Principles of Developing a Strategy Map

  • Strategy balances contradictory forces
  • Strategy is based on a differentiated value proposition
  • Strategy consisting of simultaneous, complementary themes
  • Strategic alignment determines the value of intangible assets




The main idea of a strategy map is that each strategic objective in your balanced scorecard is represented by a shape, usually oval. Very rarely are there more than 20 objectives. Tracking too many will dilute your overall message, making your strategy difficult to communicate.


These objective ovals are then grouped into perspectives like “Financial” or “Learning and Growth.” Every organization is different, but most strategy maps have four perspectives.


Many strategy maps also have arrows between the objectives to show their cause and effect chain. By following the arrows’ paths, you can see how the objectives in the lower perspectives drive the success of the higher ones. These causal relationships are central to the idea of the balanced scorecard. If you train your employees and build a culture of information sharing (Learning and Growth), they’ll make your company run more smoothly (Internal Business Processes). A better running business takes better care of its customers (Customer), and happy customers buy more of what you’re selling (Financial). Strategy maps show how fuzzy intangible assets, like company culture and employee knowledge, are turned into concrete tangible results. The vast majority of the things that executives can change in an organization don’t contribute directly to the bottom line. We know that it’s important to have happy employees and updated infrastructure, but it’s hard to see how those objectives feed into the company’s end goals. Your strategy map shows these relationships and encourages strategic thinking that goes far beyond your balance sheet.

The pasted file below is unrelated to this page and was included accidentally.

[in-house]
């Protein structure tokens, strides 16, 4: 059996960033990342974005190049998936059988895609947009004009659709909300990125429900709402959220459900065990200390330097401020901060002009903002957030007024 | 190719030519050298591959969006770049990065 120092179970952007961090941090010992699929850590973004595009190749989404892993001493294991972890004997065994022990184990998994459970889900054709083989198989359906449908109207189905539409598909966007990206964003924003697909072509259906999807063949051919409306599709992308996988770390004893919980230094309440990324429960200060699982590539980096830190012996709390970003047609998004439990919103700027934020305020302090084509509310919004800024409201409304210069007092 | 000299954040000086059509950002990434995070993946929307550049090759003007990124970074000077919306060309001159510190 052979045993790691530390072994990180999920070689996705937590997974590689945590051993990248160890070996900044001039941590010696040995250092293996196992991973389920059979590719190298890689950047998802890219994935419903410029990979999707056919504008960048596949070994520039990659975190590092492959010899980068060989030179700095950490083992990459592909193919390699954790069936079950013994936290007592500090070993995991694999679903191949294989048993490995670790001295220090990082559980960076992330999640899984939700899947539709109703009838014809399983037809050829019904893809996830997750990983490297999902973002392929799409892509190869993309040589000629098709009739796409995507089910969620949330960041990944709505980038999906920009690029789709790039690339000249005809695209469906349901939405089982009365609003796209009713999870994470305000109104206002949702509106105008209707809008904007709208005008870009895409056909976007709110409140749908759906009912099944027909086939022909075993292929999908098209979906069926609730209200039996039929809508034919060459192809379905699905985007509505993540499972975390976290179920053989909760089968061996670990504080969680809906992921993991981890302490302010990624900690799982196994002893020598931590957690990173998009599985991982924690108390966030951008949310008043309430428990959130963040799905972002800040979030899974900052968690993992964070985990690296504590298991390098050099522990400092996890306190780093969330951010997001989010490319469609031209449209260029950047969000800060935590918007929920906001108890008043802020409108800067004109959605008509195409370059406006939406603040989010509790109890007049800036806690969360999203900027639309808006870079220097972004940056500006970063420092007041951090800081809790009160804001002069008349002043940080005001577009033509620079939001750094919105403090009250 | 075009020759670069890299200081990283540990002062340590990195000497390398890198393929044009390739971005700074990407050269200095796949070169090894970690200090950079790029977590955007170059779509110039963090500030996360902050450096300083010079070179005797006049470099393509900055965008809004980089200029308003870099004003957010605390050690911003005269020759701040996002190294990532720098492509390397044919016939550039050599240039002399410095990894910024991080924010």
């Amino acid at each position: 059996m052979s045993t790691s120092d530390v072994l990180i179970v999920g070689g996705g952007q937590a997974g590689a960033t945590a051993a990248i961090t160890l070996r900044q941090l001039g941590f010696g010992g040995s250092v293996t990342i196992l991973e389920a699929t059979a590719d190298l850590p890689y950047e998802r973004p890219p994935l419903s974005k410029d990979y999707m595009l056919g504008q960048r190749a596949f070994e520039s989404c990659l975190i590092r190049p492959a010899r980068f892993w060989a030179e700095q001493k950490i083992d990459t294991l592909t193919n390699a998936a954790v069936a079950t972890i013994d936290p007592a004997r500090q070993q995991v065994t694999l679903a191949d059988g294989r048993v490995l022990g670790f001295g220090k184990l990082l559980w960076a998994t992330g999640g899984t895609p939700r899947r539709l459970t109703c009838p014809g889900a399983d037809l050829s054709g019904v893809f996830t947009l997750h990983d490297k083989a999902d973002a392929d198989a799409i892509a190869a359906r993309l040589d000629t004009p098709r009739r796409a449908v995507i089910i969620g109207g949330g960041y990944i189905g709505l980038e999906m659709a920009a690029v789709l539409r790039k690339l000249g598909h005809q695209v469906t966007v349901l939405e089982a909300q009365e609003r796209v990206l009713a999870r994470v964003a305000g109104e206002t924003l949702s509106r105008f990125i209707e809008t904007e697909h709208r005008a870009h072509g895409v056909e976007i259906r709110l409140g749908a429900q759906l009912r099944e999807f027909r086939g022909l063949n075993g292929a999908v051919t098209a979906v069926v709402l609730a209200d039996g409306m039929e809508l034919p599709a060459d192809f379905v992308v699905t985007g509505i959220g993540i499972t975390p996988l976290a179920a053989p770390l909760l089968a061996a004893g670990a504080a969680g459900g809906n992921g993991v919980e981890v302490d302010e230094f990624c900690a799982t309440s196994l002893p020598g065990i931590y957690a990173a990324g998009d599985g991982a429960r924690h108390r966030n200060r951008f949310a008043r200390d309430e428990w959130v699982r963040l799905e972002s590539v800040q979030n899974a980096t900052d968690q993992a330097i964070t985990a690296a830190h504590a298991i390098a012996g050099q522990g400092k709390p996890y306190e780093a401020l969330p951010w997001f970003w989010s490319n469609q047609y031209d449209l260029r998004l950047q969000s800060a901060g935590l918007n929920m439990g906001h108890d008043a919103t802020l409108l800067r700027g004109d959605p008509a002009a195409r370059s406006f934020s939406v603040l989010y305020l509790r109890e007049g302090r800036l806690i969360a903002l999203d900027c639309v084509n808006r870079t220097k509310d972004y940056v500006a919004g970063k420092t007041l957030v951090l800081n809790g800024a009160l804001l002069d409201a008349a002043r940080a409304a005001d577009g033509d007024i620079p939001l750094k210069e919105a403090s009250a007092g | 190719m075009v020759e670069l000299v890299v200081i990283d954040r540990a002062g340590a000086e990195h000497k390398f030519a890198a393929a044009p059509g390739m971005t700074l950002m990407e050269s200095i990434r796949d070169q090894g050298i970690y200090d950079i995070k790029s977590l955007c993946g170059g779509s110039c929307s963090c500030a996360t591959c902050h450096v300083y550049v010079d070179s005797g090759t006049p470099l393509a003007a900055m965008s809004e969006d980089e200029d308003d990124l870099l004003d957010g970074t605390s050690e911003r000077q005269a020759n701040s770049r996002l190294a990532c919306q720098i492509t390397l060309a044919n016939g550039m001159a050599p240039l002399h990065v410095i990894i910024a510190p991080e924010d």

Some strategy maps have strategic themes. They represent the three or four big-picture strategic focuses in your organization. Themes vertically group together related objectives across your entire strategy map.


Unlike perspectives, themes are very specific to your organization. For example, themes maybe things like:

  • Operational Excellence
  • Culture of Safety
  • Sustainability
  • Clinical Leadership


Some organizations find it helpful to show themes on their strategy map. Others think that themes add unnecessary complexity. Ultimately, it’s up to you to decide if themes are right for your strategy map.


Every organization is different, and there’s no single way to make a great strategy map.


For example, most companies put the financial perspective on top because their end goal is to make more money. Public utilities and nonprofits, however, have different motivations. Their finances are just a means to an end.


A nonprofit’s final goal is to provide the best services it can. For these organizations, it’s common to switch the Customer and Financial perspectives so that the Customer is on top. Their funding (Financial) allows them to help people (Customer).